“Callie Grace was born 6 weeks early via c-section. When she was born, the doctors whisked her away before I could even see her. I knew something was wrong when we didn’t hear her cry. I sent my husband, James, to follow the doctors because I was terrified something was horribly wrong. When he came back into the room, I could tell instantly by his face our world was about to be turned upside down.
Callie was born with a heart condition called Tetrology of Fallot. She would need immediate open-heart surgery to repair one of her valves and patch a hole in her heart. The cardiologist also explained she would continue to need a few open-heart surgeries over her lifetime as she grew in size. At three days old, our baby girl, our miracle, our saving grace underwent open-heart surgery. We would spend the next 90 days in the NICU while she recovered and we could show the doctors she was well enough to go home.
During our stay in the NICU, a specialist came to exam Callie because they discovered her left leg was markedly shorter than her right leg. At that point, we had not even come up for air to think about that fact. We were more focused on making sure she was healing, eating enough, gaining weight, her O2 levels were increasing, and she was beginning to thrive.
The orthopedic doctors hit us with another heavy blow. Callie was born missing one of the large bones in her lower leg. She also was missing some of the connective pieces of her ankle bone and would not be able to walk. Ever.
We had an impossible decision to make — do we try to do several bone lengthening surgeries that probably would be very painful and did not have a high success rate to try to save Callie’s leg? Or do we amputate her leg midcalf and get her fitted for a prosthetic leg so she could have a shot at a normal life? How do you even make that decision for your child? How do you get over the guilt that you might be the one to blame for her conditions? How do you pick the right choice?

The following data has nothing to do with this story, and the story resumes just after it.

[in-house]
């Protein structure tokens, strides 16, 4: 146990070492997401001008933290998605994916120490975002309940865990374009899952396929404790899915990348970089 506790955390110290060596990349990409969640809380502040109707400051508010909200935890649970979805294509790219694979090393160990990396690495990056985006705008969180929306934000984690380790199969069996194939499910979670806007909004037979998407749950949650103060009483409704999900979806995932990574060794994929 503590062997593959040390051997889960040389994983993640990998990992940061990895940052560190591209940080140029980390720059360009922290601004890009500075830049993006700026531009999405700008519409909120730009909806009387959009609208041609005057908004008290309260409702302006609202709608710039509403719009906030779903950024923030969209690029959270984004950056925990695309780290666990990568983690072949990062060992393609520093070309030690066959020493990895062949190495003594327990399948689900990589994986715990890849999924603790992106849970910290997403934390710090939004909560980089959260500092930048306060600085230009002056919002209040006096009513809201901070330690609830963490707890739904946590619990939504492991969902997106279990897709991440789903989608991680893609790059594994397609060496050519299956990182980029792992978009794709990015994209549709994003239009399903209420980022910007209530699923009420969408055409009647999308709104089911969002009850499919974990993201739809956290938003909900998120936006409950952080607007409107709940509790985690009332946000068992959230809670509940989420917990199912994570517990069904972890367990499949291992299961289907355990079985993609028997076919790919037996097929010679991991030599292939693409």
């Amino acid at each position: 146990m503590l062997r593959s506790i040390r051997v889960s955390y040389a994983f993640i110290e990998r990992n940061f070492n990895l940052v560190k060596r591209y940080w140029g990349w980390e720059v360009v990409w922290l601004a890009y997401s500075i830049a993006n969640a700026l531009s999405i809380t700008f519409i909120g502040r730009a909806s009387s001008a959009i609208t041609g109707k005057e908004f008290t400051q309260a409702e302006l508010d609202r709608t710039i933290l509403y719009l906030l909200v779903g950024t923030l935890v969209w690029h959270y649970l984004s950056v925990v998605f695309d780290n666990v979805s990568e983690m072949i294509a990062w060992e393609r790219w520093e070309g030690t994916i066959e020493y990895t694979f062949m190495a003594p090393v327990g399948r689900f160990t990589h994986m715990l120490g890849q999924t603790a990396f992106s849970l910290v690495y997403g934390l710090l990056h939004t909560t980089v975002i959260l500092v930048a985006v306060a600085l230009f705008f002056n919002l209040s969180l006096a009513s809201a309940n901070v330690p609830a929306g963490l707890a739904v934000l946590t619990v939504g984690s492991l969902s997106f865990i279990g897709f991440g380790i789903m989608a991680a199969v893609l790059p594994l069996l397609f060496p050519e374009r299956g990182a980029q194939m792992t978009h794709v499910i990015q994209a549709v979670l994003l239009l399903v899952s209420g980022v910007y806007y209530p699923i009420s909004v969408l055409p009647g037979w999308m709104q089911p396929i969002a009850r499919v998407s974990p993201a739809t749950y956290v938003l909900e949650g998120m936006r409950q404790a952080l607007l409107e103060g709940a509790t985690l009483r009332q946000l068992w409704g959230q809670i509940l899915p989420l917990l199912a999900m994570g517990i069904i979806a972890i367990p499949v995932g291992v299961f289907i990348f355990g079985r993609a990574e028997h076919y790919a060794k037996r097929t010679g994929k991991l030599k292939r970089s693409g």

We made the decision to amputate her leg in the hopes she would grow up with her prosthetic leg and that would be normal for her. Callie would learn to walk, run, and do everything else other children would but…. with a prosthetic. She hopefully wouldn’t spend her childhood in a hospital or a wheelchair. She wouldn’t have to undergo countless painful surgeries that couldn’t even promise she would eventually walk one day.
To say that decision was not an easy one would be an understatement. It was literally the hardest decision we’ve ever made.
There’s not really an easy way to describe the night before the procedure. I don’t think James and I even slept at all. I remember just holding her in between us in bed and kissing her little ‘foot.’ Tears quietly rolling down our faces in the shadows of the room. Trying to reconcile the heartbreaking notion that soon her little foot would be gone but with it being gone, soon we would be able to build something that would finally let her walk. Trying to memorize how she looked with two little legs. One markedly shorter than the other one. One not able to support any weight while the other one was strong, sure, and stable. In many ways with this procedure, we were going to make her even better, even stronger, even more whole. The night before the procedure was spent saying goodbye to that sweet little broken foot, allowing ourselves some time to grieve, and getting ourselves prepared for the battle that lay ahead of us